Down Bridgeman Place we pass a shop on the corner of Carlton Street very familiar to many people.
Bridgeman Place 1953, Lancashire and Cheshire Miners Federation building built 1913, later Bolton and Bury Chamber of Commerce, 2011 Lord's College.
Bridgeman Street Baths. The official name of this thoroughfare is Lower Bridgeman Street because Bridgeman Street which was once the longest street in Bolton (there may have been longer lanes and roads) was interrupted by the building of the Trinity Street Station.
Looking from Haulgh Bridge to the hamlet of Springfields with the Springfields Paper Mill to the left.The houses on the top of the banking are on Westbrook Street and the bottom of Grosvenor Street which ran down the far side of the Technical College.
St Peter's Way and the Trinity retail park now cover this area.
Samuel Chadwick's Orphanage on Bromwich Street.
That's far enough in this direction. We will return to the Trinity Street junction and have a wander along Manchester Road before continuing our circular tour by visiting Bradshawgate.
If you wish to see more of the Croal Valley and the Springfields Paper Mills please visit www.bolton.webeden.co.uk/croal
or use the menu to transfer to the page "Croal"
On the corner of Manchester Road and Bridgeman Place - many people will remember Leon’s coffee house, James Howard and Sons, Winterbottom’s and also Wood’s pianos.
The same corner September 2009
The sad demise of this row of buildings, 1980. Picture posted on Facebook by Gene Watts.
This corner appeared in the Bolton News when the enterprising mill owner who wanted to sell building put up a huge For Sale sign that you could hardly fail to notice. The news item dealt with the fact that the Council had asked him to remove it because he did not have planning permission.
2019-20 This maill has now been converted into flats.
Above: that corner and Manchester Road c1940
Right: Many people will remember this view of Manchester Road from the Trinity Street junction. The LMS warehouse and various other buildings associated with the railway yard dominated the right hand side of the road. How many people remember the horse trough which would have been just behind the lorry approaching us? Bolton Technical College and Grosvenor Street are on the left.
The Tech - postcard copyright Frith's.
from facebook, owner not recorded.
Corner of Grosvenor Street (on the left) and Manchester Road. Bolton Commercial Institute otherwise Lord's Commercial.
The LMS warehouse at Bolton Trinity Street station.
Photo by Owen Lythgoe.
Warehouse in use by National Carriers Ltd.
Haulgh Hall on the corner of Bradford Street and Bromwich Street, thought to be the oldest inhabited building in Bolton.
The warehouse was built in 1885 and in the early days was packed with cotton bales from America and Egypt. LMS was the biggest of the four main railway companies in the UK, the largest commercial enterprise in the Commonwealth, the largest transport organisation in the world and the second largest employer in the UK, after the Post Office.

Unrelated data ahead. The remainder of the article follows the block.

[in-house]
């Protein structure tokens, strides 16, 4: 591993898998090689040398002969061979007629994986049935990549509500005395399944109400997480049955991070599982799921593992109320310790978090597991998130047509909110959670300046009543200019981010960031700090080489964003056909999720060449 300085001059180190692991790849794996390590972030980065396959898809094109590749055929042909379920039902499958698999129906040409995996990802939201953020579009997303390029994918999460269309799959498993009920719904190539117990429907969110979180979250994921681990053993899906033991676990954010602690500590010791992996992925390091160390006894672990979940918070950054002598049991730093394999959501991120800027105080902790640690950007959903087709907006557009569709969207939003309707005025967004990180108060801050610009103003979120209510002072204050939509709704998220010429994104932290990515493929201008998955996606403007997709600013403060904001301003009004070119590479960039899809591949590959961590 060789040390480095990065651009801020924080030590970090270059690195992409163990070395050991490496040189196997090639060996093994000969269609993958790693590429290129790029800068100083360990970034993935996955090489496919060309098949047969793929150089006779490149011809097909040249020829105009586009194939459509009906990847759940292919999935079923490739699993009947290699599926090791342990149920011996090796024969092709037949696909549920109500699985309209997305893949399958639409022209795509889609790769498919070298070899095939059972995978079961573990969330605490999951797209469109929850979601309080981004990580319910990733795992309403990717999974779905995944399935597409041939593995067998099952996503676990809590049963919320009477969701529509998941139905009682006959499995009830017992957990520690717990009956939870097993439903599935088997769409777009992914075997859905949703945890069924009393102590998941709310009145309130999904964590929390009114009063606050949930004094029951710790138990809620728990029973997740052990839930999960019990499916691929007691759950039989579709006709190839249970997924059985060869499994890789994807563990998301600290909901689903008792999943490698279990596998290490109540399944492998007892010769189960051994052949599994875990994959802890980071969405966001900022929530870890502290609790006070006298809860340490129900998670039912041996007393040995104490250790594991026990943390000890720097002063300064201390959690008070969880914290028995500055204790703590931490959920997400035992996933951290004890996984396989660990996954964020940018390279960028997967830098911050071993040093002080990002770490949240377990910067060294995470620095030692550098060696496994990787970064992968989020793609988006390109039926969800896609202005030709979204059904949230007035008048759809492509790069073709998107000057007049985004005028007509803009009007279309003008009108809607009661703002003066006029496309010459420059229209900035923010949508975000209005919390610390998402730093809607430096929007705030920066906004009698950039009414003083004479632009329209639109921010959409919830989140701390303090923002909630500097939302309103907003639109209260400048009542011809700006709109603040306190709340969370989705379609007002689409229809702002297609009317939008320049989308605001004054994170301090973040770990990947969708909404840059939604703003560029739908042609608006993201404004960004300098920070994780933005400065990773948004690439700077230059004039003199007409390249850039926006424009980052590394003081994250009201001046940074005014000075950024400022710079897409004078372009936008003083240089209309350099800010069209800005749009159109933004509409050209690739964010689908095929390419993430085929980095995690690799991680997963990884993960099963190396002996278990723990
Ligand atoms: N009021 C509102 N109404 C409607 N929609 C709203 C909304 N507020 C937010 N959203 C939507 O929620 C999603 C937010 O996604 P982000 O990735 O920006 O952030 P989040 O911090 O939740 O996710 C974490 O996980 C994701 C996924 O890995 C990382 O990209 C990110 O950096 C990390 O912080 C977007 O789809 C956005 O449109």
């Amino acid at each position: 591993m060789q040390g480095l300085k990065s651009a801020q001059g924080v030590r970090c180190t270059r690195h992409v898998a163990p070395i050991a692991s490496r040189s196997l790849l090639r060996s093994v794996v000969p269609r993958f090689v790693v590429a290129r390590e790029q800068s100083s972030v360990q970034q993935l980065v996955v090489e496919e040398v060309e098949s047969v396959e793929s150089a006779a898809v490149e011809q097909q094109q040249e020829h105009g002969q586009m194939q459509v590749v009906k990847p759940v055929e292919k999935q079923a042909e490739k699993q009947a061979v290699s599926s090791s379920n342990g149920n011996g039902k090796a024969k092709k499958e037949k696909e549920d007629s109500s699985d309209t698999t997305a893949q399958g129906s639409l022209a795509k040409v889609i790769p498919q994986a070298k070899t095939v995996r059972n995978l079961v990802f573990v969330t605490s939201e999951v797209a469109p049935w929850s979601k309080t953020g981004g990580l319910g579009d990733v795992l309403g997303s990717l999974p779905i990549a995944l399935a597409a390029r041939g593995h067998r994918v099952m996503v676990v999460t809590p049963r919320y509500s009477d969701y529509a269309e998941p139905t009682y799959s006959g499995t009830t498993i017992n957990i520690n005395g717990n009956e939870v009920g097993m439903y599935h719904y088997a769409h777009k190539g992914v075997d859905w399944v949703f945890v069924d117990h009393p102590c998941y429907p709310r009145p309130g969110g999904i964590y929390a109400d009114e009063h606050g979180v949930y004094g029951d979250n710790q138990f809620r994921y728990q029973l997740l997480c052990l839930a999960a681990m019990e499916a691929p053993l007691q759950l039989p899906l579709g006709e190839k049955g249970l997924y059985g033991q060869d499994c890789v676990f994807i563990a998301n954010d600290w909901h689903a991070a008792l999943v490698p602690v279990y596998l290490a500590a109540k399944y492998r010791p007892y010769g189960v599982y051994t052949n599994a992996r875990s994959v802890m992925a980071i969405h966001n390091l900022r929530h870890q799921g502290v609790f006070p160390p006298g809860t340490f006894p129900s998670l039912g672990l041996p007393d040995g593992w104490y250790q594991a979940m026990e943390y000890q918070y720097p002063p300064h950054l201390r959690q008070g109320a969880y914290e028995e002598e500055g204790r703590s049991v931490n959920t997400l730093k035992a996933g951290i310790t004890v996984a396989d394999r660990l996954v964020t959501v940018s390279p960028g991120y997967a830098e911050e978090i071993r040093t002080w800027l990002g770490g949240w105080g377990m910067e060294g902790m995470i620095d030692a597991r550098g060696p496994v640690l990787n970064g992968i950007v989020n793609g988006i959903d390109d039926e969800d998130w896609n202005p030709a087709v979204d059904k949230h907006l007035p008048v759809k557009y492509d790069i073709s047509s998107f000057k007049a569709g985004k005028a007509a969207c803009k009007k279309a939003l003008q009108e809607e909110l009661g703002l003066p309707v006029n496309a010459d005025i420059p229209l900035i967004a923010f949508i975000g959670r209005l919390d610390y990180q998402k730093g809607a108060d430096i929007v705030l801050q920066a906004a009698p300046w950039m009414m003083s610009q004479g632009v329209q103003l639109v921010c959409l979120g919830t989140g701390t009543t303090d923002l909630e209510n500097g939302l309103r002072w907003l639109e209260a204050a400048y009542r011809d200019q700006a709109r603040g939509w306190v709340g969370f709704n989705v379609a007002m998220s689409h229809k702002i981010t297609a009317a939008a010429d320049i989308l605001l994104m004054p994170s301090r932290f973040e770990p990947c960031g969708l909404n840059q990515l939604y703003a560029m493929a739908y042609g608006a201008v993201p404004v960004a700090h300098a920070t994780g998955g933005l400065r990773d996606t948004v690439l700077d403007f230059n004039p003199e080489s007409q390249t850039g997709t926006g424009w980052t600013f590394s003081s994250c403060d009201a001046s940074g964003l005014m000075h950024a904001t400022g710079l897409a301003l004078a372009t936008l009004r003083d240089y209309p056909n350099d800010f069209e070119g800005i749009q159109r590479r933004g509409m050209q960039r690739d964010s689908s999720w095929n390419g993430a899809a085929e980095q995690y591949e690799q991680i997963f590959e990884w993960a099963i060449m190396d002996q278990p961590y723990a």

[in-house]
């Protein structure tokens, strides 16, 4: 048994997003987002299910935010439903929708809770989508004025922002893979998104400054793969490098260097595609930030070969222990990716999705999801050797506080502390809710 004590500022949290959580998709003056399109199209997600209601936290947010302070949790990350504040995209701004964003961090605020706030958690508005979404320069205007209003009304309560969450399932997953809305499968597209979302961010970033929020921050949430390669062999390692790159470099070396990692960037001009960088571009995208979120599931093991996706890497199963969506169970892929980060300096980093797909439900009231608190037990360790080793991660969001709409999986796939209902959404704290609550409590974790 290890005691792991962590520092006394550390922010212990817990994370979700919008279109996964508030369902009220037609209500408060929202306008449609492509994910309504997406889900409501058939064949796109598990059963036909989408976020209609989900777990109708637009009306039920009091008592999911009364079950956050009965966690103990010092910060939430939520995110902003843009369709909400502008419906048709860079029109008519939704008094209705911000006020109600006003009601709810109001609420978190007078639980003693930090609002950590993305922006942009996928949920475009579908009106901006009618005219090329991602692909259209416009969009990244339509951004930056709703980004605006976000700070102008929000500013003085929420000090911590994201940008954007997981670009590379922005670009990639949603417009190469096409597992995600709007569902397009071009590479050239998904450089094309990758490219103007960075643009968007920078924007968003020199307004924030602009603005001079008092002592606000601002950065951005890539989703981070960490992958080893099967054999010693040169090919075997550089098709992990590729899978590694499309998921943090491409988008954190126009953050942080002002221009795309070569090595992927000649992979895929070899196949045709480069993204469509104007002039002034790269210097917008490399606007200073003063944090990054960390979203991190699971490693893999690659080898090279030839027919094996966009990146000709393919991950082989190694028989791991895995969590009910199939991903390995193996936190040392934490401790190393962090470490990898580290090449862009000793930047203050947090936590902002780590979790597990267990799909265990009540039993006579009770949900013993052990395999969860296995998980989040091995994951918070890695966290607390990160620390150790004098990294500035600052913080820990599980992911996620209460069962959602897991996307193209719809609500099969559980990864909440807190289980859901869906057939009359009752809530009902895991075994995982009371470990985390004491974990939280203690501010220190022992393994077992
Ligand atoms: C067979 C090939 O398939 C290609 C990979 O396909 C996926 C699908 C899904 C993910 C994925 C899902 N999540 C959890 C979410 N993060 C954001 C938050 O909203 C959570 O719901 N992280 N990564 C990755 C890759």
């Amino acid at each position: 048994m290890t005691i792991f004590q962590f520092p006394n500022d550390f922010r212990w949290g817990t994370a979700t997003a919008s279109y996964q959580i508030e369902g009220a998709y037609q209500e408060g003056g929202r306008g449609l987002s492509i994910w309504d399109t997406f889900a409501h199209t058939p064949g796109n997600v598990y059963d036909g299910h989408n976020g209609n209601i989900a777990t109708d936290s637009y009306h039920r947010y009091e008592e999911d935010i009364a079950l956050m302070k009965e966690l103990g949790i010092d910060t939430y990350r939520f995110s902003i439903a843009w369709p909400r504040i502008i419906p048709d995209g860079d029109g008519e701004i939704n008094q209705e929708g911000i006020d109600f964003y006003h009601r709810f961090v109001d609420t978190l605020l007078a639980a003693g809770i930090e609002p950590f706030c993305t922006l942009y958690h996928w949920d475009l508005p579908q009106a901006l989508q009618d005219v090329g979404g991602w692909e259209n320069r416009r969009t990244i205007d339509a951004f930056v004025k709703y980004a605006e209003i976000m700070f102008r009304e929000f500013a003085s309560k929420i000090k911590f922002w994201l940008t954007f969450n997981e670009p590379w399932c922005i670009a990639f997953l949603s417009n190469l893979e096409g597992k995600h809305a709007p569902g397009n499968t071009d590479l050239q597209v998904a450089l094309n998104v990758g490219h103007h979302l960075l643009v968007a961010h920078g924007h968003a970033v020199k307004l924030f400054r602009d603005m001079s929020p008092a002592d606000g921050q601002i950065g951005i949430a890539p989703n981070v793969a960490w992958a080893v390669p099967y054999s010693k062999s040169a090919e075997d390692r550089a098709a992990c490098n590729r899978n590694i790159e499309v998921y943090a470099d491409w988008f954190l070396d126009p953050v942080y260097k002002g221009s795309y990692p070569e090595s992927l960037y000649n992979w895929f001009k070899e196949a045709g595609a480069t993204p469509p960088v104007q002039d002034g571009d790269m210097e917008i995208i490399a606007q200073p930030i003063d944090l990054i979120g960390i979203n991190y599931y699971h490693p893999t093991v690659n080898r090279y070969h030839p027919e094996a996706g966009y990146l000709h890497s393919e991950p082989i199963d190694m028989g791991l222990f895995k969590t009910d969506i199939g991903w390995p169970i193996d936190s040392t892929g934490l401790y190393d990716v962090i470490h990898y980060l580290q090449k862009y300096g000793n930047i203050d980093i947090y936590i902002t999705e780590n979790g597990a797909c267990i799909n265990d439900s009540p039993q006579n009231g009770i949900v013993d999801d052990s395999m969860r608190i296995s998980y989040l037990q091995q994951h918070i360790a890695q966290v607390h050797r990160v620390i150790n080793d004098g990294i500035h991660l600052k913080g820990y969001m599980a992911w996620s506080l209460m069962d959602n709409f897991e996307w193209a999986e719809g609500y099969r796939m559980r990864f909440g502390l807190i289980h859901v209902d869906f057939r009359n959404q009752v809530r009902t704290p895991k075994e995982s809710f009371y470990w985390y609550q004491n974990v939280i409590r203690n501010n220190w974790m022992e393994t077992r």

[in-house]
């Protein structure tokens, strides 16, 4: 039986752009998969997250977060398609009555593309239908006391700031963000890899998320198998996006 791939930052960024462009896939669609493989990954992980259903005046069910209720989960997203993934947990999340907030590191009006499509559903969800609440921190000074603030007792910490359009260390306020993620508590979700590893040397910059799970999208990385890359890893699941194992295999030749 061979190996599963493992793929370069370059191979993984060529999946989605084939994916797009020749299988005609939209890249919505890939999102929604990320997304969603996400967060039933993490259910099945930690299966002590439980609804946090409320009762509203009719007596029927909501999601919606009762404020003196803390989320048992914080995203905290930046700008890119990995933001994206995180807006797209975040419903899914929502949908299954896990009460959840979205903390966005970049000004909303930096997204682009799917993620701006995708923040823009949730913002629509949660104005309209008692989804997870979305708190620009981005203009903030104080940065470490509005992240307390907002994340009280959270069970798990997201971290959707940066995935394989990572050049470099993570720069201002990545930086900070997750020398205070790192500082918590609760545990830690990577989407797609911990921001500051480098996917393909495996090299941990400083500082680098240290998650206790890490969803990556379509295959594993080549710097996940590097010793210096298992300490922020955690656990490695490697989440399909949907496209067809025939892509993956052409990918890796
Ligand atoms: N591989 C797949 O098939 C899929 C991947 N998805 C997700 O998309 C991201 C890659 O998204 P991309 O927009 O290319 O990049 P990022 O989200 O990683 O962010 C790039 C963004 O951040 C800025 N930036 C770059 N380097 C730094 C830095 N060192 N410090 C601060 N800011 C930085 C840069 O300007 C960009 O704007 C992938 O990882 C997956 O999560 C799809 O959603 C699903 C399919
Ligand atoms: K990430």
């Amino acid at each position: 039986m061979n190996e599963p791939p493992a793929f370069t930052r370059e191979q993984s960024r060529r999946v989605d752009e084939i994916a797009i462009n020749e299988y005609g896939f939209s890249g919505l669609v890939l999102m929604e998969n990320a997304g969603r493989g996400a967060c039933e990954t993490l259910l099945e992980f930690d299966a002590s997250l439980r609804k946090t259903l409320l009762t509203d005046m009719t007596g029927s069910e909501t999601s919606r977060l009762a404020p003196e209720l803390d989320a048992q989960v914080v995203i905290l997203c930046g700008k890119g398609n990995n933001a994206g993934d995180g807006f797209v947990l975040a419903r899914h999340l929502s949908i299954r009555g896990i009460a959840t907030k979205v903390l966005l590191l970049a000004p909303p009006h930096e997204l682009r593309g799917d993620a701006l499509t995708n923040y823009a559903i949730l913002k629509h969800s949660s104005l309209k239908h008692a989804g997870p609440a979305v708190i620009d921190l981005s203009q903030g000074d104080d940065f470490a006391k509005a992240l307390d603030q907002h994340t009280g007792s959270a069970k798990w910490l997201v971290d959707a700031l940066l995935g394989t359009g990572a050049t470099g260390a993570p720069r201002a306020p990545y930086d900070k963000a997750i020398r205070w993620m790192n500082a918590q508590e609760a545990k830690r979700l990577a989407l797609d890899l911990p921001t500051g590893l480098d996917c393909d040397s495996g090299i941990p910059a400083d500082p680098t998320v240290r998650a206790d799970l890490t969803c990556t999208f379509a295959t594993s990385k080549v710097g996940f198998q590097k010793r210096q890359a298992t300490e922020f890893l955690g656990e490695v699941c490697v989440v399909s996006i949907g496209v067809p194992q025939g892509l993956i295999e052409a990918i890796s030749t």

The warehouse had been empty since 1952 until its demolition and the date of this picture, 2 May 1973.
A very well known picture of a train apparently stopped on the embankment so that the driver can see the match.
DURING Queen Victoria's Jubilee year in 1888, the Mayor of Bolton was Thomas Moscrop, founder of one of the town's oldest family firms. Originally selling lubricant animal fats, they moved into the motor oil business and flourished up to the early 1970s. Drivers approaching Bolton along Manchester Road were greeted by this advert for the firm's business as they passed close to the Wanderers football ground at Burnden Park. It promoted their Lion brand of oil long before Esso ever launched its tiger.
The bridge, pictured here in the 1930s, with tramlines along the road, has now been demolished.
This view was supplied to the Bolton Evening News by Mr Jack Crook of Long Lane, Bolton.
TWO familiar landmarks for generations of Bolton football fans bit the dust as a new era dawned at BurndenPark.
For the axe was poised to fall on two railway bridges in Manchester Road, Bolton, under which football fans have tramped for generations. Both the bridges were being demolished in the first phase of an ambitious plan to create an imaginative sports complex at the Burnden Park home of Bolton Wanderers in August, 1984. Work on demolishing the first of the bridges — just a stone's throw from the ground — began in the first week of August. Workmen hoped to remove it completely over the weekend. The second bridge, which stands only yards away, was to be removed the following weekend. Then the Wanderers intended to level and reclaim the embankment. Part of the site was to be concreted and drained for car parking before new turnstiles and access gates were created.
Today's picture shows work in progress on dismantling the first bridge. (Text from Bolton News)
"This row of cottages outside the Bolton Wanderers ground at Burnden was a familiar sight to thousands of supporters. It had been condemned for years and will disappear any day now." Bolton Evening News report February 1956.
The club had long wanted the cottahes demolished to widen the frontage of the ground and ese the Manchester Road bottleneck. "Embankment spectators will be able to walk straight to the turnstiles when the site is cleared," continued the article.
Looking back along Manchester Road towards Bolton from Burnden Park.
August 1998 Goodbye to Burnden Park.
On the next page we return to Trinity Street and begin our walk along Bradshawgate.